News source from CTV News
Published Tuesday, October 23, 2018 7:00AM EDT
Last Updated Tuesday, October 23, 2018 7:17AM EDT
Some of the traditional fixtures of a haunted house — flashing lights, loud noises and creaky stairways — can often force people with disabilities to avoid the Halloween tradition.
Robin Grainer, the self-proclaimed haunt overlord of Frolic’s Haunt in Toronto, is aiming to change the way these spooky attractions are built by forming one of the first fully accessible haunted houses in Canada.
“We are the only haunt built by disabled people for disabled people,” Grainer said in a recent telephone interview with CTVNews.ca. “There weren’t any accessible alternatives for older kids in Toronto, so we set out to fill that niche.”
Frolic’s Haunt is heading into its second year and has increased the variety of attractions from a single haunted house to an entire haunted yard on Grainer’s property.
“We had people last year who were in their late teens who’d never been able to go to a haunted house and always desperately wanted to, but they couldn’t,” Grainer said. “We had kids in line shaking, not because they were scared, but because they were so excited. This is something they’d been looking forward to for so long.”
Grainer has more than 15 years of costume-making experience and several years of amateur carpentry experience. Grainer leads a group of volunteers who work year-round to put on the one-day event.
“This is not a professional thing,” Grainer said. “This is purely a group of people who get together because we love doing this and we love providing an option for the disability community.”
For Grainer, Frolic’s Haunt is all about being as accommodating as possible for as many people as possible, while at the same time sending chills down their spine.
“(There are) a lot of very effective things that you can do in traditional haunted houses that we can’t do here,” Grainer said. “We still manage to give a really good experience despite that and I think the fact that we’re accessible more than makes up for the ways in which we can’t do it how it’s traditionally done.”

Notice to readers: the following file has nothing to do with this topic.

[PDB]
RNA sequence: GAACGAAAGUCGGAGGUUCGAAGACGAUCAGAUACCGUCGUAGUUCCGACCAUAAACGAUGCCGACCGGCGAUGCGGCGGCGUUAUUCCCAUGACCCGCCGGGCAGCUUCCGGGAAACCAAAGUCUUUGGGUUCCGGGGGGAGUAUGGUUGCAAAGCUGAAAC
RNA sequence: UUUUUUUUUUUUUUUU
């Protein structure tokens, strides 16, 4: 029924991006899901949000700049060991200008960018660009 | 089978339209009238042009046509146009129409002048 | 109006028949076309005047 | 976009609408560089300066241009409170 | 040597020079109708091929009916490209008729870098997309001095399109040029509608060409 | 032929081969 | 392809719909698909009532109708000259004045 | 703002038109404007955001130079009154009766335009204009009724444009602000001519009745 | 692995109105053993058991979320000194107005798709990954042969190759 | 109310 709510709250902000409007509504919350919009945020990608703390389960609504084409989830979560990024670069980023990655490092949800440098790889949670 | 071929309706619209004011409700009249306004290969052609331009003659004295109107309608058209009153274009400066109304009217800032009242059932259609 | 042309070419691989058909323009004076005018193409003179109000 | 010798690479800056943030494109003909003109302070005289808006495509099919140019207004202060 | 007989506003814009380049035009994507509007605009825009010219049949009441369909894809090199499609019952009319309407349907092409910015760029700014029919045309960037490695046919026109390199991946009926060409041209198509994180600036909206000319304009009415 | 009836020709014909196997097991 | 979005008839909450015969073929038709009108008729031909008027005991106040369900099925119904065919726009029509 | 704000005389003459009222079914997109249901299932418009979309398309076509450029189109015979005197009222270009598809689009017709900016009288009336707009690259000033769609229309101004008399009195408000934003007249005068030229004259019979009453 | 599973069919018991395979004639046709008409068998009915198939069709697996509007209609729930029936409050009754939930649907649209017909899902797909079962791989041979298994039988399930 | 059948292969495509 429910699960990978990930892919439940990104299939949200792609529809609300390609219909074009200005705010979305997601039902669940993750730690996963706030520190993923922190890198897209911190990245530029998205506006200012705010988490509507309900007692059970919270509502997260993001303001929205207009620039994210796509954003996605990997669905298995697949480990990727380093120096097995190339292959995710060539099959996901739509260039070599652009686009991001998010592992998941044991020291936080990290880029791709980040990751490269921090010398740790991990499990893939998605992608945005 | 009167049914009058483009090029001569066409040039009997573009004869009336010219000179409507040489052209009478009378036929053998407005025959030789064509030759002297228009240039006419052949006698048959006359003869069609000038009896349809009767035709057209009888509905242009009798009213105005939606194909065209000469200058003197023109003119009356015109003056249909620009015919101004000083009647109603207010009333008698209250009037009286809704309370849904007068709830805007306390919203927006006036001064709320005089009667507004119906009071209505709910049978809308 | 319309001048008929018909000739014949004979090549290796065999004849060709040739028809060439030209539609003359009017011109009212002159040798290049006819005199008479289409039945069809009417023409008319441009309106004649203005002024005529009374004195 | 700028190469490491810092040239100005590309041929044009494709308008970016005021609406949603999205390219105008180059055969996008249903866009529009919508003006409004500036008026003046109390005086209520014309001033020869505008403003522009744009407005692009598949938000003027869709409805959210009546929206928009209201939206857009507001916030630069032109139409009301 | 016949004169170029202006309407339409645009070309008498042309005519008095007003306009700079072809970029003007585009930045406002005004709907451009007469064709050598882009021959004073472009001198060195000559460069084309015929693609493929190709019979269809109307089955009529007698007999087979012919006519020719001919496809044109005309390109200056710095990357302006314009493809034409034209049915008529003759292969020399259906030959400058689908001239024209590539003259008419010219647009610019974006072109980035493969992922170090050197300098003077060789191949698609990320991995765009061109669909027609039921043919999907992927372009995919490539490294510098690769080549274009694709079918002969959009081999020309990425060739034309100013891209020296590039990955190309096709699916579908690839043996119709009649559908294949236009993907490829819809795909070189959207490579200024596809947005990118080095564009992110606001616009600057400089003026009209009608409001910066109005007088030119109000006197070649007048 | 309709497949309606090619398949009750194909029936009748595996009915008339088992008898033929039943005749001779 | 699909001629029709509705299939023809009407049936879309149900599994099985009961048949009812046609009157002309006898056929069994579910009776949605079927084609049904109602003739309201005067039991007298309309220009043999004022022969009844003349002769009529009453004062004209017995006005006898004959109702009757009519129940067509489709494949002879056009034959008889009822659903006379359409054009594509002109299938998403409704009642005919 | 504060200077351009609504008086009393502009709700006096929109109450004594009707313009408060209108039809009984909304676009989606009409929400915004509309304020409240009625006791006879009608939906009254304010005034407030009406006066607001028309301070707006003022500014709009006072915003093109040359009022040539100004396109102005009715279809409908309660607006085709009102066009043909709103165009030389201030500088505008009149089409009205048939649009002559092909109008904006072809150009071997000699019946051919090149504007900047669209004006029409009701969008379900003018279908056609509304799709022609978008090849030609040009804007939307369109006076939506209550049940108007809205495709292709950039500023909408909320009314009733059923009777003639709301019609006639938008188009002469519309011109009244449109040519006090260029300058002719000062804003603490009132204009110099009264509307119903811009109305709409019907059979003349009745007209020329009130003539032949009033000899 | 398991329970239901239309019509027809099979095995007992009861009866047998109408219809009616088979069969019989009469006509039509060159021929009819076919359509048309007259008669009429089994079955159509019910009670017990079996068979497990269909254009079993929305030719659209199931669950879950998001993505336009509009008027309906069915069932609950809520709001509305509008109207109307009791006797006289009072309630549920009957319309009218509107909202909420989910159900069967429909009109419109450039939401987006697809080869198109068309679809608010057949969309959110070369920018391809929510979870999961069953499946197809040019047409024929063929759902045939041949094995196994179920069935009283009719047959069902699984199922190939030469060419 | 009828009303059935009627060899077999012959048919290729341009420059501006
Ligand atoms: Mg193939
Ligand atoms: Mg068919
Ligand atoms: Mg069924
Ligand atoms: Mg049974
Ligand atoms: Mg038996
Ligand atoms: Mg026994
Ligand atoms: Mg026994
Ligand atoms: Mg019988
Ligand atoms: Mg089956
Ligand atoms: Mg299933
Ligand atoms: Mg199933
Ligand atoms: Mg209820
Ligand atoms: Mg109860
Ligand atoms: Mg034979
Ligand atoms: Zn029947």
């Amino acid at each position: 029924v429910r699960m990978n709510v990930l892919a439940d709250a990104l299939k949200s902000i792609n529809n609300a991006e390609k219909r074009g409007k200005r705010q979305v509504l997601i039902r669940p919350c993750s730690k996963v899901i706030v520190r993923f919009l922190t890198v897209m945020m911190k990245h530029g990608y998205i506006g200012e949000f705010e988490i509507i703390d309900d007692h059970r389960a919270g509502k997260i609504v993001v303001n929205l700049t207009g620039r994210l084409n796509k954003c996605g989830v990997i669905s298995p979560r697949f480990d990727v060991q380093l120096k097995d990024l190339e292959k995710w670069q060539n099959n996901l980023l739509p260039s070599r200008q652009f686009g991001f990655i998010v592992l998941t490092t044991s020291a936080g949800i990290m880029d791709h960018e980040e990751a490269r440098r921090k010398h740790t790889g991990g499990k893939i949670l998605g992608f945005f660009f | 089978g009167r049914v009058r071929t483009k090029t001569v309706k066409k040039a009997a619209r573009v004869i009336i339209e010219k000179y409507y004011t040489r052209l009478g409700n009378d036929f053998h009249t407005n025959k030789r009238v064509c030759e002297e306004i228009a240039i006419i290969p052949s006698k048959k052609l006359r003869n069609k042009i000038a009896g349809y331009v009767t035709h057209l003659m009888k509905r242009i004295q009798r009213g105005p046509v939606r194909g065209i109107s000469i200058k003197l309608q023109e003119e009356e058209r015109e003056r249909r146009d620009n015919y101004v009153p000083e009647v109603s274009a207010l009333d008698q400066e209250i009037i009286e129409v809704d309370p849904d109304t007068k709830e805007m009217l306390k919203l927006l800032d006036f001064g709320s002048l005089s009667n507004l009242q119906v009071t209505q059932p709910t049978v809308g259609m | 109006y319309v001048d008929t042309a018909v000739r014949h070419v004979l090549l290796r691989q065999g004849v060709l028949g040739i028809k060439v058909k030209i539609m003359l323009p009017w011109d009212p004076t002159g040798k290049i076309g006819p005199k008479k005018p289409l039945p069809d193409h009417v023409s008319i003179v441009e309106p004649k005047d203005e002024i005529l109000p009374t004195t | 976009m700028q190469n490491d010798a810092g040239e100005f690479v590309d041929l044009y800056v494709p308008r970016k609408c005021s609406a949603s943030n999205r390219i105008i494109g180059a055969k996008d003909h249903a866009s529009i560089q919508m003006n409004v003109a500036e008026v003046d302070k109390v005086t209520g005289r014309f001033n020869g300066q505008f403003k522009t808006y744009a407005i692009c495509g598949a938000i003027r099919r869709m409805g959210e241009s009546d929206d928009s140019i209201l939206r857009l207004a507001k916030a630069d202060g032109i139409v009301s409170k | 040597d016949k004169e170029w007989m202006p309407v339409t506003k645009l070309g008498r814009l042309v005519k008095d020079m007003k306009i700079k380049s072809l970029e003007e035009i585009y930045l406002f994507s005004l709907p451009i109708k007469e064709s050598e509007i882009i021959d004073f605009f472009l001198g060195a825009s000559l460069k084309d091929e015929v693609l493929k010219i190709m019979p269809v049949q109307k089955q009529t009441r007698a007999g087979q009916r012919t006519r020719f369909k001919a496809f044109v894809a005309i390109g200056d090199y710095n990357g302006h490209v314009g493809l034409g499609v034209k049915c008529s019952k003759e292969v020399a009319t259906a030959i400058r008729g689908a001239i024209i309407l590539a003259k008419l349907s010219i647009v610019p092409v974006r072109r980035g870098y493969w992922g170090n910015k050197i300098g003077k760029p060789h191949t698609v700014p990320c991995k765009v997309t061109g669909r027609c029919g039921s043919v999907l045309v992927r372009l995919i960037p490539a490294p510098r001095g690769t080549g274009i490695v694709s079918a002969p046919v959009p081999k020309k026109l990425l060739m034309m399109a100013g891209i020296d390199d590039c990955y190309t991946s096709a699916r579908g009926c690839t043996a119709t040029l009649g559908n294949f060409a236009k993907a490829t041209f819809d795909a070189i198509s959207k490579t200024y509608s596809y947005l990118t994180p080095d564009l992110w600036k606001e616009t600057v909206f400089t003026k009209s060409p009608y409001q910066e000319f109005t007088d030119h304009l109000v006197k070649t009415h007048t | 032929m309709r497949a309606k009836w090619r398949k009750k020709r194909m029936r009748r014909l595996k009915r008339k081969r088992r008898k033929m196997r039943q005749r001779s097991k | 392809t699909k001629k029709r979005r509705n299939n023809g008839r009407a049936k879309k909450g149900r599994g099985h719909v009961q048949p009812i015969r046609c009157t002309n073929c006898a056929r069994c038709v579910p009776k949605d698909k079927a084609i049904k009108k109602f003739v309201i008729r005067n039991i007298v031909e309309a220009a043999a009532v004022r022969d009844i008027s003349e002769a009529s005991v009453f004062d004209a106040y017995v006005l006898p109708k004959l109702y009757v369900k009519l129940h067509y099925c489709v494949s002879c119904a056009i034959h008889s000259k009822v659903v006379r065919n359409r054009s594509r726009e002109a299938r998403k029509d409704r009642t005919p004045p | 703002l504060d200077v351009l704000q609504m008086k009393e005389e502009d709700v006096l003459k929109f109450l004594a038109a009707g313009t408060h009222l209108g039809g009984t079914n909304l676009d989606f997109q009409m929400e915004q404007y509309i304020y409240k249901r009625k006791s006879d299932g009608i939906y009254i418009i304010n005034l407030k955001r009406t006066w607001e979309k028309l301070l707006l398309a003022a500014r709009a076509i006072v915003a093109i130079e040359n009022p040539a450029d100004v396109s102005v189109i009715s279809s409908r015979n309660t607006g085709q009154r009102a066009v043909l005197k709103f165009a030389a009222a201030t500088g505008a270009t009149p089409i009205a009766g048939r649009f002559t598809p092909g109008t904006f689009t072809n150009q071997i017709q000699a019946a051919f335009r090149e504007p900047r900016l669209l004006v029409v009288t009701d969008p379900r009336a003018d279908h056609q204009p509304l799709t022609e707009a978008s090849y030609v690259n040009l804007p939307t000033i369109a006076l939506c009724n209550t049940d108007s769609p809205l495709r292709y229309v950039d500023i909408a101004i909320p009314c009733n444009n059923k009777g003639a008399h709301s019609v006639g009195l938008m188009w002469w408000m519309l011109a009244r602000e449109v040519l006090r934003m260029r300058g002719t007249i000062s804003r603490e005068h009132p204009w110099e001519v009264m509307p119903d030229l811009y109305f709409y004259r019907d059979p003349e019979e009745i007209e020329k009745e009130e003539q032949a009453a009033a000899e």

The hallways at Frolic’s Haunt are wide enough for a wheelchair, sign language interpreters are available for those with hearing impairments and there are creepy items to touch designed for people with visual impairments. The house also allows service dogs, provided the actors are given advance notice to stay back if the dog might not be comfortable with people jumping out at them.
Frolic’s Haunt lists nine types of disabilities they can cater to on their website.
Grainer is a member of the Canadian Haunters Association, a group of 108 mostly amateur Halloween enthusiasts from across the country who create haunted houses on their properties. Chris Ainsworth, founder of the organization and president of the Ontario chapter, said he believes Frolic’s Haunt is Canada’s only haunted house designed for people with disabilities.
“This is what puts (Grainer) up on the pedestal because (Grainer’s) gone above and beyond what people would even think of doing,” he said. “(Grainer) put on a really, really impressive haunt last year.”
Grainer says accessible haunted houses could soon become a trend as other haunters have reached out for tips on how they can accommodate more people.
“Our end goal is to make ourselves obsolete because other haunts become accessible,” Grainer said.
Due to the planning and volunteers needed for such an event, Frolic’s Haunt is only open for one night, Oct. 27. In order to welcome more families to the attraction, the viewing times are split into two blocks, “low scare hours” from 5-7 p.m. and “high scare hours” from 7-9 p.m. For more information on Frolic’s Haunt, visit their website.
Grainer says organizers will be forced to cancel if it rains.
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